"Shelley Williams was the fourth accountant to be struck off the New Zealand Institute of Chartered Accountant’s register late yesterday afternoon."

gosh that was a busy afternoon- 4 struck off in a couple of hours!

"Business does better with a member of NZ Institute of Chartered Accountants"... yeah right!

At least NZICA makes serious and thorough efforts to investigate complaints and has a disciplinary tribunal that imposes penalties and is prepared to strike off members... select an accountant who isn't Chartered or another profession such as reportedly Real Estate agents (particularly with conflicts of interest) and see how your complaint gets dealt with.

Hopefully the current Law Commission review of the Incorporated Societies Act 1908 will remove the ability of professional bodies to write their own rules which they then use to cover up complaints about members

Yes I agree - at least the NZ Institute of Chartered Accountants Act 1996 provides for the disciplinary tribunal and the Professional Conduct Committee to provide transparency on the investigation and process of dealing with complaints.

The 4 guilty parties from all accounts deserved censure and being struck off - for what it's worth, at least these and the other tribunal and PCC findings are public and rigorous.

Select any professional who is not bound by an Act and see how your complaint is dealt with. Would be interesting to do a quick survey of Governing Bodies and see which ones have never upheld a complaint against a member.

Hopefully the current Law Commission review of the Incorporated Societies Act 1908 will remove the ability of professional bodies to write their own rules which they then use to cover up complaints about members

Agreed the Institute of directors, CPA (the other accounting body) The Taxagents institute of NZ are all other bodys you can choose members from, they all have ethics and complaints process but you don't see them in news much!!!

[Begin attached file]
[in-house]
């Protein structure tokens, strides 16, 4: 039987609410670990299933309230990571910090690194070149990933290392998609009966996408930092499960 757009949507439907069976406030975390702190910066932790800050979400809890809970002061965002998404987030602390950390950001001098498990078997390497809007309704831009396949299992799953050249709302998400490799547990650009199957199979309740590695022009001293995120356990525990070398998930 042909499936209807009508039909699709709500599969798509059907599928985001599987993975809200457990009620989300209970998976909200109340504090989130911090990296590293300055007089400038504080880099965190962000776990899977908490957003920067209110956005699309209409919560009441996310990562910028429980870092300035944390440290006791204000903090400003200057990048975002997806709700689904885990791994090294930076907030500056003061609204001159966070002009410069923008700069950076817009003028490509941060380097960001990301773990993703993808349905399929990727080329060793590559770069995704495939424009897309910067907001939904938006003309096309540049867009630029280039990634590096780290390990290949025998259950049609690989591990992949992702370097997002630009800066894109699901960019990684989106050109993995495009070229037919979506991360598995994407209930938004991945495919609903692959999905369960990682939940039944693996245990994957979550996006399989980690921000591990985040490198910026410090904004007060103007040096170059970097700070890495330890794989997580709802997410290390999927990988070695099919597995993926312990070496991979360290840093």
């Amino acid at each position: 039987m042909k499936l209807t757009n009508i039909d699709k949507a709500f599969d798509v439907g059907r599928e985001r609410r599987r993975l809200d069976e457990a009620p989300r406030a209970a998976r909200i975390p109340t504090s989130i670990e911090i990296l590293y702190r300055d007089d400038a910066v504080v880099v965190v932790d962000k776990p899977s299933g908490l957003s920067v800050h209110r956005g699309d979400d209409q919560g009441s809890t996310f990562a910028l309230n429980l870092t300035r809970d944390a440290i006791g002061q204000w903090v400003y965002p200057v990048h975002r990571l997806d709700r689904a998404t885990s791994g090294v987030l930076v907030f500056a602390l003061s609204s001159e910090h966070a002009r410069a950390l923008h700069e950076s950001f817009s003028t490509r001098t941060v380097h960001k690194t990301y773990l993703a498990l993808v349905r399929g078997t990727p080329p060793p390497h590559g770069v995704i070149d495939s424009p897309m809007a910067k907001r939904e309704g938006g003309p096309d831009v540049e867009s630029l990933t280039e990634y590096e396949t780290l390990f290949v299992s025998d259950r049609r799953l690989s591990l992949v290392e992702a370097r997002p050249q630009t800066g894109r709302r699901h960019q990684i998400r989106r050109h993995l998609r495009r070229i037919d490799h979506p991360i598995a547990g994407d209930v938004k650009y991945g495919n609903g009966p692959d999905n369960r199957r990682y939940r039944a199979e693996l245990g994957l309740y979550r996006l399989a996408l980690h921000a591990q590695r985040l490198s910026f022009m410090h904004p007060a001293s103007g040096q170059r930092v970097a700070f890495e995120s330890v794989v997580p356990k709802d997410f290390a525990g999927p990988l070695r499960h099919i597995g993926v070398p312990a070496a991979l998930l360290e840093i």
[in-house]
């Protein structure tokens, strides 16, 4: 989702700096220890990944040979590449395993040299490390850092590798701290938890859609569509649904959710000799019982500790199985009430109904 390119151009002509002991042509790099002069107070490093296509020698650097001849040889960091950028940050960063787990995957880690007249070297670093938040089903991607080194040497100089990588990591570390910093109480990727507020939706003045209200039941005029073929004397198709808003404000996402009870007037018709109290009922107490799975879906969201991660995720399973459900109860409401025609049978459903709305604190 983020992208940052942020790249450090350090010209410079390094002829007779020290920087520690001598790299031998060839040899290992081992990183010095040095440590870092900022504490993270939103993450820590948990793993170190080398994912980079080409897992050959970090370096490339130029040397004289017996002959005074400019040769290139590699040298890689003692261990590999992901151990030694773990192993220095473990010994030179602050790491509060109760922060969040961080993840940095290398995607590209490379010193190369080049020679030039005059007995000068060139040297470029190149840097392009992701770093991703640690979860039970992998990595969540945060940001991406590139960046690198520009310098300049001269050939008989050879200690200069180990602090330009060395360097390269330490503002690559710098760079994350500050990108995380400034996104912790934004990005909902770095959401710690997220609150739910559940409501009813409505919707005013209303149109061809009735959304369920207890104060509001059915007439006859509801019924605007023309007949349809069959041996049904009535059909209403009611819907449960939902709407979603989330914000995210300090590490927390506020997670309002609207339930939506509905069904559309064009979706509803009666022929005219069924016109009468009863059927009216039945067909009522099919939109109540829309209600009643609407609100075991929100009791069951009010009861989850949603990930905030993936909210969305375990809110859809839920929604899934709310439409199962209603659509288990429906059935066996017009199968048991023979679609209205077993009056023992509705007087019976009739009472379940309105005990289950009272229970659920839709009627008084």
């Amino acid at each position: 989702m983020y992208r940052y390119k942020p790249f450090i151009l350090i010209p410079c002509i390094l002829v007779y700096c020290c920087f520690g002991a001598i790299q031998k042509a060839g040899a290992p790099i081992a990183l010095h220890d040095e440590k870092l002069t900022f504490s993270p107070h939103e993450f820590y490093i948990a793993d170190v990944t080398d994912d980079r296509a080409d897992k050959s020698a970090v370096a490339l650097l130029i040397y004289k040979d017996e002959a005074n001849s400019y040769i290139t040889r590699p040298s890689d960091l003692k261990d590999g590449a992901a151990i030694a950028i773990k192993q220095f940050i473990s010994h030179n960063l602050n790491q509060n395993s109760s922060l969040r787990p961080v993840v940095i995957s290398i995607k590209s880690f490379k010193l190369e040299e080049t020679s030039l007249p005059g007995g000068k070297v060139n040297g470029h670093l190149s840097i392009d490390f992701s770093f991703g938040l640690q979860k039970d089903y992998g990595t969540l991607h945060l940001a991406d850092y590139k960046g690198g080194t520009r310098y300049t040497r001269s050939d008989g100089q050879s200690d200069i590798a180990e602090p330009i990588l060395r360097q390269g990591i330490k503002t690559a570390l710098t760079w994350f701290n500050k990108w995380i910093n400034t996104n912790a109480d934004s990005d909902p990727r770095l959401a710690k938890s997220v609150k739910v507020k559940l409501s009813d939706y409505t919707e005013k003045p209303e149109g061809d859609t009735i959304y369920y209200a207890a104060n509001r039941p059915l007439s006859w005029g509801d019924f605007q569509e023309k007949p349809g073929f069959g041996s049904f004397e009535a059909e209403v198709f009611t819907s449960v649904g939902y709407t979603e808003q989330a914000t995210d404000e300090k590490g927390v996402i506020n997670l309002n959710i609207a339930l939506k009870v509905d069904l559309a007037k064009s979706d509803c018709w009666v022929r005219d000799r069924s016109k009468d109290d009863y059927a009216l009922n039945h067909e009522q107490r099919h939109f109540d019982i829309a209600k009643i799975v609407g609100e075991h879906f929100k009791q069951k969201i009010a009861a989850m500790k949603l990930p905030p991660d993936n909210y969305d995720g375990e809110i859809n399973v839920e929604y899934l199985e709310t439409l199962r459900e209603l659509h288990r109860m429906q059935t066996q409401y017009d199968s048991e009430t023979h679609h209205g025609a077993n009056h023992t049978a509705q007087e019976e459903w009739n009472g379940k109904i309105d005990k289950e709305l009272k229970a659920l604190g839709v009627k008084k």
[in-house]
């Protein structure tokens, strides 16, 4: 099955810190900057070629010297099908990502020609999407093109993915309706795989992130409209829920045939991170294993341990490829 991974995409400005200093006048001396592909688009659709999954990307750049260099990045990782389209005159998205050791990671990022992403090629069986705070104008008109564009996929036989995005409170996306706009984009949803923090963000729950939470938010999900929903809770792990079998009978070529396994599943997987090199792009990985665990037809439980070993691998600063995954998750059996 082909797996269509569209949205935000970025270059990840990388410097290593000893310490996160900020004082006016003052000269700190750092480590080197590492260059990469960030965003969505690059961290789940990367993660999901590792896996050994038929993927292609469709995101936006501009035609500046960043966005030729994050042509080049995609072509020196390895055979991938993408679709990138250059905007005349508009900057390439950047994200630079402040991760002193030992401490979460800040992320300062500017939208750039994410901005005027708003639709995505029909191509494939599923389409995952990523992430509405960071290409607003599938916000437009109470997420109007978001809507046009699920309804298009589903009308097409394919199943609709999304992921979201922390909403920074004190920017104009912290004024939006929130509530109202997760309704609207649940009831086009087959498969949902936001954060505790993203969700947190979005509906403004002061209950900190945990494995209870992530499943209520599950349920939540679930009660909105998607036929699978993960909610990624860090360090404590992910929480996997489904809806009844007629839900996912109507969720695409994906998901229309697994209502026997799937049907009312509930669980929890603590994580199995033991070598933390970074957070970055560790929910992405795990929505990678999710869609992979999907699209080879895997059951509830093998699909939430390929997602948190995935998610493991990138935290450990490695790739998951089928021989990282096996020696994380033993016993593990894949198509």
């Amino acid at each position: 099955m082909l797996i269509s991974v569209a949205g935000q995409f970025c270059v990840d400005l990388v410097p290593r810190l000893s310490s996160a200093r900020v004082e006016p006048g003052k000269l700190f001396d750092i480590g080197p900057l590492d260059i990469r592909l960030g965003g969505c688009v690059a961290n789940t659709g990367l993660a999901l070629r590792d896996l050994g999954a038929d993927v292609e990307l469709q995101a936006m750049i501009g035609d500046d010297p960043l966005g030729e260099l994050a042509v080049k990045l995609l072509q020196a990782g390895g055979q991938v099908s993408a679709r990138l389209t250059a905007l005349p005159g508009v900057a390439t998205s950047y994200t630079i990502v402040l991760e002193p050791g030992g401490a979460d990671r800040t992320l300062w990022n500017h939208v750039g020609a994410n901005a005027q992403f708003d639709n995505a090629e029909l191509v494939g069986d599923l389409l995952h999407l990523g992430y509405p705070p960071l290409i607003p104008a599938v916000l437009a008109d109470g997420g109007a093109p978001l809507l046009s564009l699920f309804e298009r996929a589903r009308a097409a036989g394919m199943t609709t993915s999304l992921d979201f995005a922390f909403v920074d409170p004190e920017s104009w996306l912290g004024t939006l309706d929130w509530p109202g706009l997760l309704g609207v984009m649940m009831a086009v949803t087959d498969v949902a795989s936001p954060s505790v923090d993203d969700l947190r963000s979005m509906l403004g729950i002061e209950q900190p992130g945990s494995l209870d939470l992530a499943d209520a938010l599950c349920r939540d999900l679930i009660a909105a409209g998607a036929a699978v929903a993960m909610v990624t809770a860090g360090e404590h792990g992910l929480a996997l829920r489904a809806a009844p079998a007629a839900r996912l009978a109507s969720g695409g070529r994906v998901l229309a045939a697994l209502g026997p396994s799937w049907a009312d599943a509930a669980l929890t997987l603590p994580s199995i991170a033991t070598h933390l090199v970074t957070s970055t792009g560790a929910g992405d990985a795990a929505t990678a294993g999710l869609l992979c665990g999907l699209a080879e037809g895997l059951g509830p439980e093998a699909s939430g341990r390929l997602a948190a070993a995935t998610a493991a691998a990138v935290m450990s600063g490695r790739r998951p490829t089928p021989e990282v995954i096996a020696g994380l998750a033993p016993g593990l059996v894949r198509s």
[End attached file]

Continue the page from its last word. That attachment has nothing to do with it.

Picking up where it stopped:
Hahah you think this is bad, you should see how dodgy my accountant is

Another "Trusted Professional"!

There's about 10000 of them in NZ

If 100 are struck off that is still only one per cent

Probably compares to lawyers and coppers and would lag well behind Beehive occupants in terms of bad apples per capita

Problem is they see the client living the high life and want to replicate it

The firm has something to answer for too

Ask the Institute of Directors how many of its members who were directors of failed companies have been struck off their membership. The answer is ZERO not one never no matter how many failed companies they have governed

Just because a company failed, does not mean its directors failed to meet their responsibilities under the Companies Act. The Registrar of Companies is responsible for disciplining company directors - not the IoD, which is not a regulatory body. Directors do not have to be members of the IoD to become directors. Only about 5% of company directors belong to the IoD.

If you have been involved with complaints to the Law Society,you will be aware that they are an old boys network,whereas NZICA are very strong in their procedures.

Isn't the Law Society bound by statute regarding handling of complaints? Unlike most, The New Zealand Planning Institute being a good example.

It would be far better that the Govt regulate Accountants and Lawyers than their own.
Level the playing field and make them more accountable

« Back to home page